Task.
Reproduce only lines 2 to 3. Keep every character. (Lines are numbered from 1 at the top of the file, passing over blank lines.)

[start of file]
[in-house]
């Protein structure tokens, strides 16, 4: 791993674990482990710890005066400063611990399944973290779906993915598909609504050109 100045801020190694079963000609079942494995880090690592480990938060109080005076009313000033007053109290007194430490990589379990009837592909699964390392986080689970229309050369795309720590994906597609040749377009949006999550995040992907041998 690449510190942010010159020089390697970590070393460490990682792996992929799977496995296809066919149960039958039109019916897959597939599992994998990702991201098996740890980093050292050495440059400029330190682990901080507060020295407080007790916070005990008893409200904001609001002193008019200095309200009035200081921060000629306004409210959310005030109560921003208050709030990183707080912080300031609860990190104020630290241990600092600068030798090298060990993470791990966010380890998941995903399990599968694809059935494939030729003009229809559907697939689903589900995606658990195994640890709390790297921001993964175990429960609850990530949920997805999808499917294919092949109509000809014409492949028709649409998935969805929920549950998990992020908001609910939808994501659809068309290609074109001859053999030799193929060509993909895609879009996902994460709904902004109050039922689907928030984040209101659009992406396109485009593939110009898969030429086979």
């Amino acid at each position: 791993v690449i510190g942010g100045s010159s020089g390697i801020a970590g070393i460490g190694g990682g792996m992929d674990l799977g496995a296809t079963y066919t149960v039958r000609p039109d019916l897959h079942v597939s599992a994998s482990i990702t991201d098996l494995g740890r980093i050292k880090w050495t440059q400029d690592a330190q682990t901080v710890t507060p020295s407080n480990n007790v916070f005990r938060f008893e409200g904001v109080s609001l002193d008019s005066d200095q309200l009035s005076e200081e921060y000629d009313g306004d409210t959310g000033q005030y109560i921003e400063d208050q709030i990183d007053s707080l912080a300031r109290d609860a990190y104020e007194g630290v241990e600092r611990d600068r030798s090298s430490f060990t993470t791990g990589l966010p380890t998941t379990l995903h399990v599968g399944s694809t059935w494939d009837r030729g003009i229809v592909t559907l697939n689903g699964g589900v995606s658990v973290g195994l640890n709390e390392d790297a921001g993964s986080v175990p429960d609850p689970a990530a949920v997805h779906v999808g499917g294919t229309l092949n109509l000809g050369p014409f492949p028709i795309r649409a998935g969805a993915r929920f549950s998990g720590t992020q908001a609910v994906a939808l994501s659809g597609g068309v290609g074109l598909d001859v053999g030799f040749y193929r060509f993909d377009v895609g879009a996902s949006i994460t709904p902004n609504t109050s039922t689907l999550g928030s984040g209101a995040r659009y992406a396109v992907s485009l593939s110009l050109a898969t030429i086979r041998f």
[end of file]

């Protein structure tokens, strides 16, 4: 791993674990482990710890005066400063611990399944973290779906993915598909609504050109 100045801020190694079963000609079942494995880090690592480990938060109080005076009313000033007053109290007194430490990589379990009837592909699964390392986080689970229309050369795309720590994906597609040749377009949006999550995040992907041998 690449510190942010010159020089390697970590070393460490990682792996992929799977496995296809066919149960039958039109019916897959597939599992994998990702991201098996740890980093050292050495440059400029330190682990901080507060020295407080007790916070005990008893409200904001609001002193008019200095309200009035200081921060000629306004409210959310005030109560921003208050709030990183707080912080300031609860990190104020630290241990600092600068030798090298060990993470791990966010380890998941995903399990599968694809059935494939030729003009229809559907697939689903589900995606658990195994640890709390790297921001993964175990429960609850990530949920997805999808499917294919092949109509000809014409492949028709649409998935969805929920549950998990992020908001609910939808994501659809068309290609074109001859053999030799193929060509993909895609879009996902994460709904902004109050039922689907928030984040209101659009992406396109485009593939110009898969030429086979």
């Amino acid at each position: 791993v690449i510190g942010g100045s010159s020089g390697i801020a970590g070393i460490g190694g990682g792996m992929d674990l799977g496995a296809t079963y066919t149960v039958r000609p039109d019916l897959h079942v597939s599992a994998s482990i990702t991201d098996l494995g740890r980093i050292k880090w050495t440059q400029d690592a330190q682990t901080v710890t507060p020295s407080n480990n007790v916070f005990r938060f008893e409200g904001v109080s609001l002193d008019s005066d200095q309200l009035s005076e200081e921060y000629d009313g306004d409210t959310g000033q005030y109560i921003e400063d208050q709030i990183d007053s707080l912080a300031r109290d609860a990190y104020e007194g630290v241990e600092r611990d600068r030798s090298s430490f060990t993470t791990g990589l966010p380890t998941t379990l995903h399990v599968g399944s694809t059935w494939d009837r030729g003009i229809v592909t559907l697939n689903g699964g589900v995606s658990v973290g195994l640890n709390e390392d790297a921001g993964s986080v175990p429960d609850p689970a990530a949920v997805h779906v999808g499917g294919t229309l092949n109509l000809g050369p014409f492949p028709i795309r649409a998935g969805a993915r929920f549950s998990g720590t992020q908001a609910v994906a939808l994501s659809g597609g068309v290609g074109l598909d001859v053999g030799f040749y193929r060509f993909d377009v895609g879009a996902s949006i994460t709904p902004n609504t109050s039922t689907l999550g928030s984040g209101a995040r659009y992406a396109v992907s485009l593939s110009l050109a898969t030429i086979r041998f």